7 Tips for a Nutritious Veganuary

It’s January again. Here in the UK it’s really cold! With the excess of the festive season firmly behind us (thank goodness), many people are setting new resolutions and intentions for 2017.

If like a lot of people you have decided to participate in Veganuary this year, well done! Whether you are doing it for your health, the animals or the planet, congratulations, you’re doing a great thing. You’ll feel lighter, brighter and happier by the time the month ends, and hopefully you’ll want to continue on throughout the year.

I have been vegan for about six years now. I first went veggie at the age of nine, and it was actually participating in Animal Aid’s Great Vegan Challenge (like Veganuary) that helped me make the vegan pledge and evolve my diet from veggie to vegan permanently, so I am a huge advocate for challenges like this. They can and do change lives and help spread the ripple effect of love, health and happiness throughout the world.

 

So here are my top 7 tips for a nutritious and delicious Veganuary…

 

1. Vegan dairy substitutes

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There is a multitude of fantastic dairy substitutes on the market today, making it easier than ever to go vegan.

You can buy great tasting milks made from coconut, almond, soya, hemp, rice, oat, hazelnut and more. They come sweetened or unsweetened, fortified with calcium and vitamin D and are really affordable and available in all supermarkets. Or you could try making your own, it’s easy, fun and much more nutritious.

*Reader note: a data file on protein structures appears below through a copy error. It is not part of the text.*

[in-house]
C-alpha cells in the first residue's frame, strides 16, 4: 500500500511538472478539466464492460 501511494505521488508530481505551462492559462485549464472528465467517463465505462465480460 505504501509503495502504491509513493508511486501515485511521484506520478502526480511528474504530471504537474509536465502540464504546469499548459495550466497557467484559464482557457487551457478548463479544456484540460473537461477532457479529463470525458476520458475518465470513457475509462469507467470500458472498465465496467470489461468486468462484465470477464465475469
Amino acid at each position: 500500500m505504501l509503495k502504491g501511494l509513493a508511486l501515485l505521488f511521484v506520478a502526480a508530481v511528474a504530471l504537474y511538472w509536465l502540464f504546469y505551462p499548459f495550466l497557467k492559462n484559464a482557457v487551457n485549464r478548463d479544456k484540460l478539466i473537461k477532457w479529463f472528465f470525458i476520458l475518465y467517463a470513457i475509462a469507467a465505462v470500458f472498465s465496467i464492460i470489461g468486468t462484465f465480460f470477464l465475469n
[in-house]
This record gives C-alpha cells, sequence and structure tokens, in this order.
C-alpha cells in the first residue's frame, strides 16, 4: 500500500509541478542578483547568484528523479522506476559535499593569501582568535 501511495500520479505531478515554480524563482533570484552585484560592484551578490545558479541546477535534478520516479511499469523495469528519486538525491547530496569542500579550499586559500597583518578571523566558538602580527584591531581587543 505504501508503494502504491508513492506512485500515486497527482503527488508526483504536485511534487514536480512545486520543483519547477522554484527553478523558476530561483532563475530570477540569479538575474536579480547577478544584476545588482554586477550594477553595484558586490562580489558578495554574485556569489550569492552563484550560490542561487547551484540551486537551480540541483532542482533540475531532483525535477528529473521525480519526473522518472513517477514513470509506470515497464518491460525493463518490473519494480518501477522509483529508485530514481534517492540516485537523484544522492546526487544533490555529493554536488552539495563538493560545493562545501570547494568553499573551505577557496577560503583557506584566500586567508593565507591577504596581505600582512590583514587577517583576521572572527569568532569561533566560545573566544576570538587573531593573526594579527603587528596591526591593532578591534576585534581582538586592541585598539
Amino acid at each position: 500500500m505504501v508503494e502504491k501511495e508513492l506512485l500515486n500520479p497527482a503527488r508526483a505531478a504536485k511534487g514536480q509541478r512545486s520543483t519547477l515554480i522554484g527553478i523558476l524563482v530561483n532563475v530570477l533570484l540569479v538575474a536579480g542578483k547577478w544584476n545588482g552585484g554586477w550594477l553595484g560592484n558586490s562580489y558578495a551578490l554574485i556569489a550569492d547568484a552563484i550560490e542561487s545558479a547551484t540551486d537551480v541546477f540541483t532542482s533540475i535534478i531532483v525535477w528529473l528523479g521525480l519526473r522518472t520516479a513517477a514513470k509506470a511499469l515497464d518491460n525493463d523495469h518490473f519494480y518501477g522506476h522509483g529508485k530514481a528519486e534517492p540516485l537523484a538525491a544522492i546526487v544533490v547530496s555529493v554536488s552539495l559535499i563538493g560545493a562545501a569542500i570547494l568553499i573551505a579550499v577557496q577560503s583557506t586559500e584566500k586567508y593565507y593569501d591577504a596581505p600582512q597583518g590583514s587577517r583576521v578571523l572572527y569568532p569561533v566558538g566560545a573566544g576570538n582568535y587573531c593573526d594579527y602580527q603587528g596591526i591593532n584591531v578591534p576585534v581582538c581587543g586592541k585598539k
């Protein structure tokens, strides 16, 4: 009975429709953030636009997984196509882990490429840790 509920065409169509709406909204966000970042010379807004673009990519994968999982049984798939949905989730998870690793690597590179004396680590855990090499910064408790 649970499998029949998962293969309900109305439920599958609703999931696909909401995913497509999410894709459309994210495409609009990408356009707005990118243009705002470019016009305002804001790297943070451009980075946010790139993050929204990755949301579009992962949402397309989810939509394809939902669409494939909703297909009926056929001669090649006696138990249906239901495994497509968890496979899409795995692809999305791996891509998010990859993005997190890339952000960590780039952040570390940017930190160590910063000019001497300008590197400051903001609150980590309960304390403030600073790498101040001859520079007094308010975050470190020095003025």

You can also buy yummy vegan yoghurts make from almond milk, soya or coconut, a variety of different cheeses, and even cream, sour cream and vegan eggs!

 

2. Protein

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We all know that protein is necessary for our bodies. Protein is made up of amino acids, the building blocks of protein, of which there are 20. Eight of these cannot be produced by the human body and so are known as ‘essential’, because it is essential we get them from our diet. Foods that contain all of these are referred to as a ‘complete protein’.

There are plenty of plant based proteins out there, in fact most veggies contain protein, and you can create a complete protein by combining beans or pulses with grains. But did you know that there are actually many plants that provide a source of complete protein on their own?

Great sources are quinoa, hemp seeds, chia seeds, tofu, goji berries, buckwheat, amaranth, spirulina and tempeh.

 

3. Essential Fatty Acids

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Omega-3, 6 and 9 are known as Essential Fatty Acids (EFA’s) and like the name suggests, they are essential to health. They ensure correct brain function, neurological and visual development in babies and children (including unborn babies), and they lower the risk of inflammation, heart disease and depression.

Omega-6 and Omega-9 are found in abundance in our modern fat-rich diets, but Omega-3 is more elusive in a vegan diet. Usually found in fish, Omega-3 can be sourced from flax (linseed) oil, walnut oil and chia in the form of ALA (alpha-linolenic acid), however, it is still debatable how efficient the body is in breaking ALA down into EPA and DHA, the forms that are utilised by the body.

A great way to ensure you are getting enough of these essential fatty acids in the correct form is to take a vegan supplement (sourced from algae, which is where the fish get it from in the first place), such as Opti3 Omega-3 EPA & DHA, or Arbonne Essentials Omega-3 Plus.